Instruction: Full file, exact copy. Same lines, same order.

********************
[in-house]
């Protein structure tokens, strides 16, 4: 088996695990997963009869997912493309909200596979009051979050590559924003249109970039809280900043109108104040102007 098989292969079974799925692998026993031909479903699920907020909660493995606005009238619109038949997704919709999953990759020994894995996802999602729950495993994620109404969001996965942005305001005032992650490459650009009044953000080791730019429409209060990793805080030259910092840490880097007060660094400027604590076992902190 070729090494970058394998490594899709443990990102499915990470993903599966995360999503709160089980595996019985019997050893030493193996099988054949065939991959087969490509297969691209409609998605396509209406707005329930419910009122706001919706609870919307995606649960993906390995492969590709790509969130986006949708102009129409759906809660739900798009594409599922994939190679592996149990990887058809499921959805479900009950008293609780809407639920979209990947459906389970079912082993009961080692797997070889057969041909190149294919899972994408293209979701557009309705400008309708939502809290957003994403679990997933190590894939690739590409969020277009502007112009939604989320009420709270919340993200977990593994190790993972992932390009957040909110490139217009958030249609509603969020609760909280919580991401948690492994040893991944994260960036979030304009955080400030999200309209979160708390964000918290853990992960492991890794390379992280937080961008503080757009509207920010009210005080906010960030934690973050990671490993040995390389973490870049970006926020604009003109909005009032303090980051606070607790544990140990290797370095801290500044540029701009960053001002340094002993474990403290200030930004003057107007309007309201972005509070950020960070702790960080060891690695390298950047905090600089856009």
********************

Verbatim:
[in-house]
């Protein structure tokens, strides 16, 4: 088996695990997963009869997912493309909200596979009051979050590559924003249109970039809280900043109108104040102007 098989292969079974799925692998026993031909479903699920907020909660493995606005009238619109038949997704919709999953990759020994894995996802999602729950495993994620109404969001996965942005305001005032992650490459650009009044953000080791730019429409209060990793805080030259910092840490880097007060660094400027604590076992902190 070729090494970058394998490594899709443990990102499915990470993903599966995360999503709160089980595996019985019997050893030493193996099988054949065939991959087969490509297969691209409609998605396509209406707005329930419910009122706001919706609870919307995606649960993906390995492969590709790509969130986006949708102009129409759906809660739900798009594409599922994939190679592996149990990887058809499921959805479900009950008293609780809407639920979209990947459906389970079912082993009961080692797997070889057969041909190149294919899972994408293209979701557009309705400008309708939502809290957003994403679990997933190590894939690739590409969020277009502007112009939604989320009420709270919340993200977990593994190790993972992932390009957040909110490139217009958030249609509603969020609760909280919580991401948690492994040893991944994260960036979030304009955080400030999200309209979160708390964000918290853990992960492991890794390379992280937080961008503080757009509207920010009210005080906010960030934690973050990671490993040995390389973490870049970006926020604009003109909005009032303090980051606070607790544990140990290797370095801290500044540029701009960053001002340094002993474990403290200030930004003057107007309007309201972005509070950020960070702790960080060891690695390298950047905090600089856009």